HR magazine tries... Testing personal creativity

Deputy editor Rachel Sharp finds out what her style of creativity is with Perspectiv’s VIEW tool

I don’t think it’s too bold a statement to say that everyone would like to be told they’re creative. Which is why when honorary senior visiting fellow at Cass Business School (currently teaching a Masters on creativity and innovation) and partner at Perspectiv, Andy Wilkins, arrives at HR magazine’s offices to brief me on my own creative prowess I have mixed feelings.

On the one hand I can’t wait to find out how I might be able to take it up a notch (imagine the heights of originality my next feature could reach…) But I’m also a little nervous. Journalism is meant to be a creative endeavour after all. Imagine my embarrassment if it transpires that I’m not.

But it turns out this is the first common misunderstanding about creativity and innovation that I, like many others before me, have fallen foul of. “People muddle up how much they’ve got with the manner in which they use it,” explains Wilkins.

Instead Perspectiv’s VIEW tool is a measurement not of how creative a person is, but their style of creativity. It assesses their style of creative behaviour, problem-solving, change management, and innovation. The idea is that it can help to understand one’s own strengths and blind spots, improve self-awareness, and leverage creativity in individual or team problem-solving tasks.

For the purpose of this piece I am quick to assert that I only want the creativity and innovation test (the problem-solving and change management test can be parked for another day). This, I learn, is my second misunderstanding. In the eyes of the VIEW tool innovation, creativity, problem-solving and change management are the “same thing, different words”. They are all what Wilkins calls “gap-closers” between where we are now and where we want to go; so to measure one is to measure them all.

My third (and thankfully final) misunderstanding is dispelled when Wilkins explains the spectrum of innovation to me. At ‘one’ stands revolutionary explorations or inventions, and at ‘five’ evolutionary developments and adaptions. “All of it is creative and innovative and neither is better than the other,” Wilkins says.

So it’s not all about revolutionary types of innovations, as we’re all biased towards assuming. Having busted the myths on creativity and innovation, it’s time to find out what my style is…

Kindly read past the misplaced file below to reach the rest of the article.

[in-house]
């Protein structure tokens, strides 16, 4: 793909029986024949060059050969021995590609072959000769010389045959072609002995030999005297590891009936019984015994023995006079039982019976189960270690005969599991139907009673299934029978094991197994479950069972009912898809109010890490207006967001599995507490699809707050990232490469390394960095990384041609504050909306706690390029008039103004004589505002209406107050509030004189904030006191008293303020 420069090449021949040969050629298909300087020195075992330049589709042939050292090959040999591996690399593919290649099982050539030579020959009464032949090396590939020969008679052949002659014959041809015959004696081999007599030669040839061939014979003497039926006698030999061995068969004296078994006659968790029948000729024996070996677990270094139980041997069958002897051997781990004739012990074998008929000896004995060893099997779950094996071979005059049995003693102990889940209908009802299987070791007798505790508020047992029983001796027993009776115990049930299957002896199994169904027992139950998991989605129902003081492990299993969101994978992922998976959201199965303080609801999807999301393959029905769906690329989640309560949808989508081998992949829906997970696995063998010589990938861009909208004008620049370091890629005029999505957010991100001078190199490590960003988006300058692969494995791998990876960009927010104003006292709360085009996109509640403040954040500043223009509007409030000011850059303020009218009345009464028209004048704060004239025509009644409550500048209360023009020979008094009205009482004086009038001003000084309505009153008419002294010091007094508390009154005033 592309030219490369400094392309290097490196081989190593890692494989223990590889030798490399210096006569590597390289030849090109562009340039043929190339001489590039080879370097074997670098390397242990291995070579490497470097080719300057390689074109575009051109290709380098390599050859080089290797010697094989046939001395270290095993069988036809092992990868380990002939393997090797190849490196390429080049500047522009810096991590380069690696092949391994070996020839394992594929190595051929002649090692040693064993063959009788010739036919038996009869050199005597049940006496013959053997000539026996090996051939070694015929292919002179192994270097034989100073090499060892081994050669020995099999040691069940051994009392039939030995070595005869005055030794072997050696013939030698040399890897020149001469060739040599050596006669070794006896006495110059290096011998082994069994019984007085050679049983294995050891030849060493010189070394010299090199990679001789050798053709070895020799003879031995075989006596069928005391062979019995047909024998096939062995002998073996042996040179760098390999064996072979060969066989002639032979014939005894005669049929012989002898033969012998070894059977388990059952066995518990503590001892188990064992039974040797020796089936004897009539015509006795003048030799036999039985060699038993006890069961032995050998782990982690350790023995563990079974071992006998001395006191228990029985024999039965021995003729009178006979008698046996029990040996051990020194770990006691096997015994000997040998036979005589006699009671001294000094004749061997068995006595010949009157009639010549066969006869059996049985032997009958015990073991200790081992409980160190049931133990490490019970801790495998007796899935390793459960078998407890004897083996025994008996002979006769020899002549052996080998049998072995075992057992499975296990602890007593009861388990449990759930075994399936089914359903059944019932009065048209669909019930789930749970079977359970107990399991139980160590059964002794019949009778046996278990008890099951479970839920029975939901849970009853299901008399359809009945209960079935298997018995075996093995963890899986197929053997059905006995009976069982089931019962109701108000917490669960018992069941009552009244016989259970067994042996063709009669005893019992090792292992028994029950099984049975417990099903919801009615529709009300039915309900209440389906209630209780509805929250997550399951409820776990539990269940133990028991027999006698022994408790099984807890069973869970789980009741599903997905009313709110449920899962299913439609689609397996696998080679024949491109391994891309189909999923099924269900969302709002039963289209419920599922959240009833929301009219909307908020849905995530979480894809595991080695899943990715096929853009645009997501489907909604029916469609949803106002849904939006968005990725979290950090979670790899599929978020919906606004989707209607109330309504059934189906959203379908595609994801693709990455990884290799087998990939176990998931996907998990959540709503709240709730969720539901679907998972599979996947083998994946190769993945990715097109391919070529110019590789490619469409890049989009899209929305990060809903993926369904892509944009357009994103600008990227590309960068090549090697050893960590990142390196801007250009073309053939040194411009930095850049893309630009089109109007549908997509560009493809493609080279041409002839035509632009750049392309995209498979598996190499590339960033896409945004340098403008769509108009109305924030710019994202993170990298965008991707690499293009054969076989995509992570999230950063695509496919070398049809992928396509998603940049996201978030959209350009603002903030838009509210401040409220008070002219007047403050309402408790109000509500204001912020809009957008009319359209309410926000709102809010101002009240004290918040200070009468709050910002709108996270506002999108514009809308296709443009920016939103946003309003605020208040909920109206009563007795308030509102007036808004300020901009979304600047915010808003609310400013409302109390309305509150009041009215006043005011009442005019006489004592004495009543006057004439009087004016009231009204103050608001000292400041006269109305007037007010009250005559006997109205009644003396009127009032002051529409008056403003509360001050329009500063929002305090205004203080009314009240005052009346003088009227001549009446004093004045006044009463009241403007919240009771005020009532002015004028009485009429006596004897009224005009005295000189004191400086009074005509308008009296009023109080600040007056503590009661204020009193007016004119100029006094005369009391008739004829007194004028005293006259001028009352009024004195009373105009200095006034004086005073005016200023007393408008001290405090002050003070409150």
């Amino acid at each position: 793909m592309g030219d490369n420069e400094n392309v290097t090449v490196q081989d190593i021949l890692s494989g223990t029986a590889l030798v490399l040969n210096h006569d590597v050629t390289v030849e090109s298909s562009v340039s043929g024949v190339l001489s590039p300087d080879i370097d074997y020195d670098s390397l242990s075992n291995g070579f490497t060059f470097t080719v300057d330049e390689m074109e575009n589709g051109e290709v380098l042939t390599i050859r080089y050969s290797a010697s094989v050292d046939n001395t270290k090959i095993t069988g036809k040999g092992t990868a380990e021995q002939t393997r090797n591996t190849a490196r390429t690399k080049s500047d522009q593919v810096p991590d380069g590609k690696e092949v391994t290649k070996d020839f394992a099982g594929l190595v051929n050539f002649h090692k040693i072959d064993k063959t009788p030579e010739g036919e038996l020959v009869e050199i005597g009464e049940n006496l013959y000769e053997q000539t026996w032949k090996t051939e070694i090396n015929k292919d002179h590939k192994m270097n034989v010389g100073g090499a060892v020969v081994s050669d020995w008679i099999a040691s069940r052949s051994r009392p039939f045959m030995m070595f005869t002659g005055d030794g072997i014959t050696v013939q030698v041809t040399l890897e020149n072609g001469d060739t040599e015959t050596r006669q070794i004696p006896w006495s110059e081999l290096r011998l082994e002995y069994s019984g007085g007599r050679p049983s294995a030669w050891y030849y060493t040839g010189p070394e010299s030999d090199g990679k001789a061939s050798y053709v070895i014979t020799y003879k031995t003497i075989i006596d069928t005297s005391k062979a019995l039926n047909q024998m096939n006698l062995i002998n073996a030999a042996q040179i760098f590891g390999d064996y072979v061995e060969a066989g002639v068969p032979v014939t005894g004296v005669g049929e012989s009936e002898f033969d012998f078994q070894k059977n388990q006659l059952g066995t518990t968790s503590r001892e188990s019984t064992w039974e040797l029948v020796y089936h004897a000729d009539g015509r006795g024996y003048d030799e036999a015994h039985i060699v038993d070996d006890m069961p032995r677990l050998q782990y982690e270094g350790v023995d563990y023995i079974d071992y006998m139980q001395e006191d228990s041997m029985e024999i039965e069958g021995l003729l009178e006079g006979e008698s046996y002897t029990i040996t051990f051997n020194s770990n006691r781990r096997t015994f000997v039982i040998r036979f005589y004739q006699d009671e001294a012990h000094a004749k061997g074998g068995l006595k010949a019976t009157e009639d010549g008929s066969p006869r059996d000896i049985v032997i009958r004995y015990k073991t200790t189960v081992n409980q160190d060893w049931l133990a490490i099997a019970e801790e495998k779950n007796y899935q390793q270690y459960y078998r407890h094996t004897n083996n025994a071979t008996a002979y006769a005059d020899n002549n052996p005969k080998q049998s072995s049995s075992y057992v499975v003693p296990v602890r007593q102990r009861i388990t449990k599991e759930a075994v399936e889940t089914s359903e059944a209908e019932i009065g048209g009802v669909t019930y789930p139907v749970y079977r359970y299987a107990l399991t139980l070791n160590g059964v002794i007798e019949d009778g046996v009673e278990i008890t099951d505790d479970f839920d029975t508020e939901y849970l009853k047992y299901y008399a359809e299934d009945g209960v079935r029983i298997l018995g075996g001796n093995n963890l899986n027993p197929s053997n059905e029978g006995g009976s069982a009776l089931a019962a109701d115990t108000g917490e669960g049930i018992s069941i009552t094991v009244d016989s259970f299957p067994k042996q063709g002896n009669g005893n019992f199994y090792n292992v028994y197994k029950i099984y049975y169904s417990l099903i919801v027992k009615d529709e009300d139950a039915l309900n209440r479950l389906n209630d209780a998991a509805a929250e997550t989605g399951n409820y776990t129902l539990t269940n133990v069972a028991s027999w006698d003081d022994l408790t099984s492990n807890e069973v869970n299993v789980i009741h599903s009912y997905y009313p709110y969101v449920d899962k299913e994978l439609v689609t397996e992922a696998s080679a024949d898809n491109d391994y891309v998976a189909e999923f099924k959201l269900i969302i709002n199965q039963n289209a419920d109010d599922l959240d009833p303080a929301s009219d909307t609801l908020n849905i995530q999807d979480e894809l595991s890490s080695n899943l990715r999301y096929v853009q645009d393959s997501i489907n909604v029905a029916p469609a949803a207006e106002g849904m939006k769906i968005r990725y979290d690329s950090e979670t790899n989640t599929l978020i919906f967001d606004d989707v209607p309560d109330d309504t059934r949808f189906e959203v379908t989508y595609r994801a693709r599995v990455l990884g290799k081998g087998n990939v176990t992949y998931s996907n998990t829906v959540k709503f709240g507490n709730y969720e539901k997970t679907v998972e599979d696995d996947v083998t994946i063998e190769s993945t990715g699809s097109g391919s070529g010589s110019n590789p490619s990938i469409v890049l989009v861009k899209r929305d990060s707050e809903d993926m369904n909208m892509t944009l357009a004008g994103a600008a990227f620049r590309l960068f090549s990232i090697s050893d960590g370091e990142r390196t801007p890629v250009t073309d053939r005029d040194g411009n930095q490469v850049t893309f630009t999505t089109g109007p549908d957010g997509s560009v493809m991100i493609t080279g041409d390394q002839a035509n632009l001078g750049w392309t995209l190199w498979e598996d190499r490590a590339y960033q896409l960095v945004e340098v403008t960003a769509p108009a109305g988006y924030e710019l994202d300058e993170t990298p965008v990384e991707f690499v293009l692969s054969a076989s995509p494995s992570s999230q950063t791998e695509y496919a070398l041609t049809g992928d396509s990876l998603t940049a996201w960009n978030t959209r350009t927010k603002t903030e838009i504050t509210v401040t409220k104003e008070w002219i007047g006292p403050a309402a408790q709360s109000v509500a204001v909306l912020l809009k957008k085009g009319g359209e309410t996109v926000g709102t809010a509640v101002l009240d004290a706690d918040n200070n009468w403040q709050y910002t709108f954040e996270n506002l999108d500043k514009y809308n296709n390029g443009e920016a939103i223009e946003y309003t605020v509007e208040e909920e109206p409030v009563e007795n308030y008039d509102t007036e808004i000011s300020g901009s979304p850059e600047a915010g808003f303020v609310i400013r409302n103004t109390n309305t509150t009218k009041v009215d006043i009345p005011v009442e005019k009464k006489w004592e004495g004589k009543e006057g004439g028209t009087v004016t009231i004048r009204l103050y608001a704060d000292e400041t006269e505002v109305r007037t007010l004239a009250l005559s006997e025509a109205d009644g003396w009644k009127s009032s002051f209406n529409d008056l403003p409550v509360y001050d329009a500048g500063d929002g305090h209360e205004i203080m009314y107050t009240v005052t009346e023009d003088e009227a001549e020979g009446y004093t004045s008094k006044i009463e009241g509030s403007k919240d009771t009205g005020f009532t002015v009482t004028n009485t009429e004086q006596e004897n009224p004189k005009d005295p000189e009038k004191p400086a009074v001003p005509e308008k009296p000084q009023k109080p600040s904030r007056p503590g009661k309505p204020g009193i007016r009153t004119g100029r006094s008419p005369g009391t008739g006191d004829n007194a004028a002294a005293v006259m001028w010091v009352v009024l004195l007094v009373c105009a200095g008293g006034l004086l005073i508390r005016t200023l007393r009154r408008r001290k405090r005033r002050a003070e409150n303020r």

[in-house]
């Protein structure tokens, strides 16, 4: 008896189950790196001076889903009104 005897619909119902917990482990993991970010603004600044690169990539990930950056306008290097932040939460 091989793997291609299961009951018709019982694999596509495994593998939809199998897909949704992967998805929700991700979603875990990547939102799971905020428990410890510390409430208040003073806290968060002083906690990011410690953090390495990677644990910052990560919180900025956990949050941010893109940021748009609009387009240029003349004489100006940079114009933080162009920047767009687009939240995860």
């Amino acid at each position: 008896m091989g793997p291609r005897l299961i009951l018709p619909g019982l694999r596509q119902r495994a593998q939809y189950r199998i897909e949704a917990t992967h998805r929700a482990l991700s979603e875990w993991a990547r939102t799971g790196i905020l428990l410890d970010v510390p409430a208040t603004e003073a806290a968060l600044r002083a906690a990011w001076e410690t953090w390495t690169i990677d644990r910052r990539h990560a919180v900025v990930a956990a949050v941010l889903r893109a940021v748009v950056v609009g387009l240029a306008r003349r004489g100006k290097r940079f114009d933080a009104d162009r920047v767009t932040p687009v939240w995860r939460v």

The week prior to our session I completed the VIEW assessment online, a questionnaire where I selected on a scale my preference when solving problems for a set of statements covering three areas: orientation to change, manner of processing, and ways of deciding.

The orientation to change dimension deals with the preference for responding to and managing structure, novelty and authority, with individuals falling into the explorer or the developer style. It came as little surprise that I lie towards the developer side of things. But, with a score of 87, I was actually closer to the middle line of 72 than anticipated.

Being a developer means I prefer to work in reasonably structured well-organised situations. Which, as someone who prefers a structured editorial process and feels the throes of anxiety if I don’t tick off my to-do list, seems fair.

When it comes to idea generation this means I have a tendency towards more practical and useful ideas, rather than far-out ones. My biases resurface again – I’m disheartened that I produce the unglamorous ‘useful’ ideas. But, then again, keeping up with the demands of a monthly magazine requires structure so perhaps this is a good match to my role.

For the second dimension – manner of processing – which deals with how and when I use the inner energy and resources of myself and others, I confidently predict I have an internal rather than external style. Strangely my score comes back as external, which means I work best with others and in noisy environments.

I’m not convinced by this one, being someone who needs to barricade myself in a room far away from the constant flood of phone calls and emails to get my head down and write.

But, then again, I do like to talk through ideas with others (and am very prone to FOMO [fear of missing out]) so there could be truth in it…

The third and final dimension – ways of deciding – has me as a task-style rather than a people-style person, meaning I use my head more than my heart in decision-making. (I’m reassured this translates into a preference for well-reasoned conclusions rather than ‘office sociopath’, as I’d initially panicked.)

Now we’ve identified the creative style I have, Wilkins says I know which strengths to “lean towards” to increase my creative performance and also the blind spots where I may need to adapt. He advises I try brain writing as a technique that will play to my strengths. He also suggests I use these revelations to spot when I may need to “flex my behaviour”, say when I as a developer am working in creative collaboration with an explorer.

What I can safely say following the workshop is that it doesn’t look likely I’ll be the inventor of the next World Wide Web. But continuing to turn out creatively-written articles? Done. (I hope you agree.)

Further reading

HR's role in organisational creativity and innovation